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Save Baldwin Lake

queen anne cottage on lakeThree thousand years ago, the homesite of the earliest inhabitants of today’s Los Angeles County Arboretum & Botanic Garden was known as Aleupkigna, “the place of many waters.” With the arrival of the Spanish in California some two hundred years ago, the residents of Aleupkigna became known as the Gabrielino (in reference to the mission responsible for their conversion), and the land upon which they had lived before removal to the Mission became Rancho Santa Anita, an agricultural outpost of Mission San Gabriel. Hugo Reid, a Scotsman with Mexican citizenship, married to a Gabrielino woman, became the first private owner of Rancho Santa Anita and in 1840 constructed his adobe house next to the lake.

When Elias Jackson “Lucky” Baldwin purchased Rancho Santa Anita in 1875, he acquired not only the natural lakes and cienegas on the property, but water rights in both Big and Little Santa Anita Canyons just north of his homesite. The Baldwin Ranch was situated on a 2,000 acre artesian belt, a benefit of its location atop the Raymond Hill Fault. Sixty percent of Baldwin Ranch irrigation waters came from artesian sources, the remaining 40 percent from canyon waters. Baldwin Lake, which served as a holding reservoir for ranch irrigation projects, was dredged and deepened, perhaps 12-15 feet, by owner Baldwin in the late 1880s, and a retaining wall, capped by granite boulders, was constructed around the lake edge.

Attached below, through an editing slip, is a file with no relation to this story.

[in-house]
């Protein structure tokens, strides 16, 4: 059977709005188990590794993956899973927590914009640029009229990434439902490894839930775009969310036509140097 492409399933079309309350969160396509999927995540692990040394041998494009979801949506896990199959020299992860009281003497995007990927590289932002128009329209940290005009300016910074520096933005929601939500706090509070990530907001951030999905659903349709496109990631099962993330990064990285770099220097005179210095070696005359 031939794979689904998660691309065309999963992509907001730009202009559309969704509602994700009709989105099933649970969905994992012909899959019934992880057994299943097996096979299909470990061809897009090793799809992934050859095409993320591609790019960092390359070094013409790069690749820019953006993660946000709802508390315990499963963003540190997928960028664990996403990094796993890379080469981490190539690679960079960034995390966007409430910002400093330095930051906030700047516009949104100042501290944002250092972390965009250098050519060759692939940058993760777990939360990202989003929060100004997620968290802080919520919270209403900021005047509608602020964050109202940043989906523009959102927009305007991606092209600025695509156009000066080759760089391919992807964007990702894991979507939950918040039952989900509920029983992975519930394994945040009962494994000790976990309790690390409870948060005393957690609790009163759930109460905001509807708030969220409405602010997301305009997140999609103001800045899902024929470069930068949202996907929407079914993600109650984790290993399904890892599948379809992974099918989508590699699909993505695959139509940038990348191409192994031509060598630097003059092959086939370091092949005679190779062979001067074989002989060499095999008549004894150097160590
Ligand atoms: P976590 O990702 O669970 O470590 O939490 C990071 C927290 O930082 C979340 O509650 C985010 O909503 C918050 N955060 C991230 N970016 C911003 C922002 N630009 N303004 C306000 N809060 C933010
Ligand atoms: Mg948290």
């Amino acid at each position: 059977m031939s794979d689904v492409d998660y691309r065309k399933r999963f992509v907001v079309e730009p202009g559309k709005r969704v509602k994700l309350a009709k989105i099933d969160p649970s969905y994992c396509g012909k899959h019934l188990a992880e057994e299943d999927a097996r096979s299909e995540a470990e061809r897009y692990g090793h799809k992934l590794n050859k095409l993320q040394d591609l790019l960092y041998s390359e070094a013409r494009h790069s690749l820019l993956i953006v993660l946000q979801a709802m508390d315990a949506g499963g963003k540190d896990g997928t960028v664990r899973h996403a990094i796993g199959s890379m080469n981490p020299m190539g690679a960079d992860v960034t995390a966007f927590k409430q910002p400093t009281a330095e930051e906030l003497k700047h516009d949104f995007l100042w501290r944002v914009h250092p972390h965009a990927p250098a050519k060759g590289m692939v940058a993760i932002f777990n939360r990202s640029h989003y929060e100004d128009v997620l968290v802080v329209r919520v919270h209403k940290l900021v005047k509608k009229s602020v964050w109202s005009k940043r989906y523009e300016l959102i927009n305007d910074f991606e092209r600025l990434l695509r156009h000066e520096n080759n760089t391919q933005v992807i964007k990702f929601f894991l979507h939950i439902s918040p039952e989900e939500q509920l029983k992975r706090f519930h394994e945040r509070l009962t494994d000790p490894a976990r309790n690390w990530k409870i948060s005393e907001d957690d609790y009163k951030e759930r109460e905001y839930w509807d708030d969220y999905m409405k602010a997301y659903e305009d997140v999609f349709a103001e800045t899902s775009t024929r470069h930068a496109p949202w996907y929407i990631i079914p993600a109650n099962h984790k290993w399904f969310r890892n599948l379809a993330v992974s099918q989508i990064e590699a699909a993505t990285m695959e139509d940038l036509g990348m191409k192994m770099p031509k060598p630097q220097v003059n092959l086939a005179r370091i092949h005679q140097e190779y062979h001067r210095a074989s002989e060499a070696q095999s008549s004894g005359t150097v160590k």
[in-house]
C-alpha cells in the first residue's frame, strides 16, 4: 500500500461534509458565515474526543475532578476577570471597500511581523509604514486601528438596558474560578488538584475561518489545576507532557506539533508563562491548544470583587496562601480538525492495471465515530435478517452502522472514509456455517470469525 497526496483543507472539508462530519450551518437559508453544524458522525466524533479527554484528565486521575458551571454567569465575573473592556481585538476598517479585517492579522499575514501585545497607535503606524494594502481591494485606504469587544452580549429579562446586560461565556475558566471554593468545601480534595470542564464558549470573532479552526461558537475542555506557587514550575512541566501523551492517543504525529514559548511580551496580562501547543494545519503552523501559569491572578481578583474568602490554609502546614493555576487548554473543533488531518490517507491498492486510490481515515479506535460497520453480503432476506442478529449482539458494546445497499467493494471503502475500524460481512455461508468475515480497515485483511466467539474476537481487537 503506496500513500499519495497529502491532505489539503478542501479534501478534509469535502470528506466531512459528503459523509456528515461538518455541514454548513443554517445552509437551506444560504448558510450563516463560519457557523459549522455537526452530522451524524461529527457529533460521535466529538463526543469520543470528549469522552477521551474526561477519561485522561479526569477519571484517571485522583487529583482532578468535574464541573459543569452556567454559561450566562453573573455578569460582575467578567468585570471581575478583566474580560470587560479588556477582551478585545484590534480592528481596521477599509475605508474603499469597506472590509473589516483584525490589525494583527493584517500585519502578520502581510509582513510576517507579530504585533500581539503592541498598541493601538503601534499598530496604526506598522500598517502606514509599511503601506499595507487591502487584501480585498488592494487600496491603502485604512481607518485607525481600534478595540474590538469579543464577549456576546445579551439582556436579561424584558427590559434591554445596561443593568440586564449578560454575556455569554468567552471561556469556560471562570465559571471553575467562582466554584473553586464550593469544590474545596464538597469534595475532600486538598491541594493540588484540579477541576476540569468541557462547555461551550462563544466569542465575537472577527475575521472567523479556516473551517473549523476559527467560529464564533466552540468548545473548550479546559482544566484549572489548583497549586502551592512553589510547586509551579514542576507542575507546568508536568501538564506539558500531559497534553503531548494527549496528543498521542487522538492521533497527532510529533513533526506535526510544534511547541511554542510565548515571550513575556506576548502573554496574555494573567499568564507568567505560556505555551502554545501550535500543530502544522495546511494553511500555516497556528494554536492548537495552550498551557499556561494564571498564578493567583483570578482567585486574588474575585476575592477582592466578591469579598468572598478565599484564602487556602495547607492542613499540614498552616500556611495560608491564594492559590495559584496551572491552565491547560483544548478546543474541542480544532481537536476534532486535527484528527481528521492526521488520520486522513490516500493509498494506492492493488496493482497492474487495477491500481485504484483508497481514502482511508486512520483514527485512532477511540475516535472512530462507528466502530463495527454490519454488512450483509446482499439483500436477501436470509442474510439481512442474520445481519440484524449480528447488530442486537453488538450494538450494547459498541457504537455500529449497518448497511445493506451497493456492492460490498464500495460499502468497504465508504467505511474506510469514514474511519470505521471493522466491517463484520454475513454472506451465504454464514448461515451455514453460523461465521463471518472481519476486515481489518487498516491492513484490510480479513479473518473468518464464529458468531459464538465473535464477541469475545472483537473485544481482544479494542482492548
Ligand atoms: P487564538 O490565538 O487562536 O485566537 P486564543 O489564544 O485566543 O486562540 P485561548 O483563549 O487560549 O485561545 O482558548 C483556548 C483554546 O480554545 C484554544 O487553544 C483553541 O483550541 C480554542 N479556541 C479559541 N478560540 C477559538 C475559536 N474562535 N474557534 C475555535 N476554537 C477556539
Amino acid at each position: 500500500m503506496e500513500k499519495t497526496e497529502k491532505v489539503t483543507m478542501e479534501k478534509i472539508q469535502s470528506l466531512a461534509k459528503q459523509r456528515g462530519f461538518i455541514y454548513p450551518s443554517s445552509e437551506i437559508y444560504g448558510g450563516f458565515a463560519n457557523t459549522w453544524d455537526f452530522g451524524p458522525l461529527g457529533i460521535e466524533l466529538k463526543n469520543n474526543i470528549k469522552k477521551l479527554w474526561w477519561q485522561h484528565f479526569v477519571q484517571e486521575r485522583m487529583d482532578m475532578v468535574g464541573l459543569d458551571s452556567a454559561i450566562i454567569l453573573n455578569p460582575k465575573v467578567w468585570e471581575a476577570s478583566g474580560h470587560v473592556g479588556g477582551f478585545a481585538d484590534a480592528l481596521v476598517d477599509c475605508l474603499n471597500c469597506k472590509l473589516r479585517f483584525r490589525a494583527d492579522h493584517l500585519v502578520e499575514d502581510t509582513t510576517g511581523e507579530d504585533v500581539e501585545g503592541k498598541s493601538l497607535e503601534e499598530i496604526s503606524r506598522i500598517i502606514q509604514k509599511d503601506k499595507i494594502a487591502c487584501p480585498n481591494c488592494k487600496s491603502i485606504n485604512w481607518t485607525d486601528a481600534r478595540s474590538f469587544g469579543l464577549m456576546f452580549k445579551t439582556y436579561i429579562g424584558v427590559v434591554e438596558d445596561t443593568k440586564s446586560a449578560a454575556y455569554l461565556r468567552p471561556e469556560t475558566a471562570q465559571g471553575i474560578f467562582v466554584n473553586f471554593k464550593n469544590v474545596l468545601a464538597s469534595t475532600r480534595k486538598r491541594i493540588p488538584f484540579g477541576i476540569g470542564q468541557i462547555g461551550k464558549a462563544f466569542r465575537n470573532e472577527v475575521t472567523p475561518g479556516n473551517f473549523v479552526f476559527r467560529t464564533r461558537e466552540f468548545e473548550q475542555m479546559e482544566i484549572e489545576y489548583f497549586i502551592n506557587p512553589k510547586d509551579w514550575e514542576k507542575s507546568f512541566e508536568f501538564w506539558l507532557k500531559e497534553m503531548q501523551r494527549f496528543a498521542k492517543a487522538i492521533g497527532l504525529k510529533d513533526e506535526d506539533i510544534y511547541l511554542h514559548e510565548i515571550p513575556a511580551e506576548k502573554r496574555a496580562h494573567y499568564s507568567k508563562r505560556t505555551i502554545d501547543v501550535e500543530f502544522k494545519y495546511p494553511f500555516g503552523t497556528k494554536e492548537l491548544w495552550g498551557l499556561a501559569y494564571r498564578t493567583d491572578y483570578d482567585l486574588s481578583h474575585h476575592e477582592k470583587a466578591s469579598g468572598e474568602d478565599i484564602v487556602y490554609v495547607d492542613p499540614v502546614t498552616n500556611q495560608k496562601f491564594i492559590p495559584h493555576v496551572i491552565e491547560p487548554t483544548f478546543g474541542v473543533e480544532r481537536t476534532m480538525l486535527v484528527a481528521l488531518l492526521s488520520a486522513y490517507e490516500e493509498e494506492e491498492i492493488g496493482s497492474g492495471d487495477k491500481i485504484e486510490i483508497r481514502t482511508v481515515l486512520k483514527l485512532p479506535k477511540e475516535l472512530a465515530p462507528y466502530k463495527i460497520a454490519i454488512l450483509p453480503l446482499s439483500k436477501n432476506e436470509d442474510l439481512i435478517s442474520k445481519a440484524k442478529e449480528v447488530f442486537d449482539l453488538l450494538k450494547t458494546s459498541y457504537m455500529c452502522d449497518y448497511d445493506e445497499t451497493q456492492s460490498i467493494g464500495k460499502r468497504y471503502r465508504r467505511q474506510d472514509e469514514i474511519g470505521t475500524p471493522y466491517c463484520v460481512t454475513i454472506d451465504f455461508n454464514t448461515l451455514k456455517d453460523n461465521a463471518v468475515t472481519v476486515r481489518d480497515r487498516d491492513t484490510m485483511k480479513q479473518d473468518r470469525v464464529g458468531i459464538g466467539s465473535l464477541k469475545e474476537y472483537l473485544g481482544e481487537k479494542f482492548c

“Baldwin’s Belvedere,” today known as the Queen Anne Cottage, was built in 1885 on a peninsula jutting out into the horseshoe-shaped lake; the springs that feed the lake are located in both the north and south inlets. Lucky Baldwin supplied residents of the city of Arcadia with a combination of canyon and artesian water of such quality that a Los Angeles Herald reporter commented, “Why, if this God-given fluid were piped to Los Angeles and distributed to the city, the saloons would lose half their customers, and water drinking would become fashionable.” In early Arboretum days the lake was designated LASCA (Los Angeles State and County Arboretum) Lagoon, perhaps a reference to its film location possibilities, perhaps a corruption of the Spanish word for lake.

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